Hemoglobin H Disease and Getting Benefits
Thalassemia is an inherited (genetic) blood disease. What this means is that the disease is passed down from parents to children through defective (mutated) genes.
Thalassemia causes your body to make less healthy red blood cells and hemoglobin than what your body needs to have. Hemoglobin is an iron-rich protein that is found in your red blood cells. Hemoglobin is the substance that allows your red blood cells to transport oxygen to every area of your body.
Your hemoglobin and Thalassemia
When your hemoglobin is normal, it is referred to as hemoglobin A. Normal hemoglobin has four protein chains. Two of these chains are alpha globin, and two of the chains are beta globin.
There are two major types of thalassemia. They are alpha and beta thalassemia. They are referred to by the defects in these two protein chains.
In order for a sufficient number of alpha globin protein chains to be produced, four genes are needed. Alpha thalassemia is a disease in which one or two of the four genes are missing. The more genes that are not there, the more severe your alpha thalassemia is going to be.
An insufficient amount of oxygen gets to your body’s tissues due to the reduction in the production of hemoglobin that develops with alpha thalassemia. This also causes you to have a shortage of red blood cells (anemia).
What is Hemoglobin H disease?
It is a severe form of alpha thalassemia. Hemoglobin H disease is where you only have one functioning gene for alpha globin.
Hemoglobin H disease is marked by mild to moderate anemia. However, the anemia resulting from hemoglobin H disease can become severe and lead to other difficulties.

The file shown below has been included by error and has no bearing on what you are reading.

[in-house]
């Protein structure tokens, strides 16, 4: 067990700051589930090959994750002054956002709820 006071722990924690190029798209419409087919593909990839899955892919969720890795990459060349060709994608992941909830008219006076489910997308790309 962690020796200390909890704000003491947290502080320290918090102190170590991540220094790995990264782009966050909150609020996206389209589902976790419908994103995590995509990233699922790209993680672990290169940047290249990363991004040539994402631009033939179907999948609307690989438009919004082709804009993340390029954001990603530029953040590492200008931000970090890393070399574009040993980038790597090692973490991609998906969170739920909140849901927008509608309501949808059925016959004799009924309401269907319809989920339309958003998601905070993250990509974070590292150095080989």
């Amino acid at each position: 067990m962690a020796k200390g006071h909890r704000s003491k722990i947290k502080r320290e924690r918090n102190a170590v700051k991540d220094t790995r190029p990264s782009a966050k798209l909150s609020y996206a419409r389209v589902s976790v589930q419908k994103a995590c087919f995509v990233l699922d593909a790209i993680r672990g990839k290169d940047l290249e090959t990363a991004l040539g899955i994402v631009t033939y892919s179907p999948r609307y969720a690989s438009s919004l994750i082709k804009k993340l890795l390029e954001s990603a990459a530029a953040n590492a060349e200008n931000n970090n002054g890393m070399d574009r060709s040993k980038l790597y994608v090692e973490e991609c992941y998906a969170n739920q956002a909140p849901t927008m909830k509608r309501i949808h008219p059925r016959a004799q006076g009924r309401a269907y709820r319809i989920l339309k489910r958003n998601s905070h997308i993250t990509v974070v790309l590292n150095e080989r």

As mentioned earlier, hemoglobin H disease is brought about by mutations (defects) in your genes that make hemoglobin. There are four genes that go into the production of your alpha hemoglobin chain. Each one of your parents gives you two of these genes. Hemoglobin H disease develops when you only have one of these genes, or you only have one that is functioning properly.
Symptoms of Hemoglobin H disease
Hemoglobin H disease may not cause you any serious health problems. On the other hand, there are several different signs and symptoms that you may have with this disease. Some of these may include:
- Having small red blood cells
- A reduced red blood cell count
- A yellowish discoloration of your skin (jaundice)
- An increased susceptibility to infection
- Shortness of breath
- Skin that appears pale
- Having dark urine
- An enlarged liver, spleen or abdomen
Tests and Procedures to diagnose hemoglobin H disease
Your doctor will probably ask about your signs and symptoms, do a physical exam and want to know if hemoglobin H disease runs in your family in order to diagnose the disease. There are some diagnostic tests and procedures that your doctor will likely want you to have in order for a diagnosis of hemoglobin H disease to be conclusive. Some of these are:
- A blood sample for laboratory examination
- Hemoglobin electrophoresis
- Mutational analysis
- A complete blood count (CBC)
At this time, there is no cure for hemoglobin H disease. The severity of your disease is what usually determines your treatment options. These may include daily doses of folic acid and blood transfusions when you need them. In extremely serious instances, you may need surgery to remove your spine.
Do you need legal help appealing a disability claim denial for hemoglobin H disease?
Due to hemoglobin H disease and/or complications that have been brought about by it, you may be incapacitated, unable to work and need financial help. You may have applied for Social Security disability benefits or disability benefits from the Social Security Administration. If your application was denied, get help today by completing one of our online case evaluation forms.
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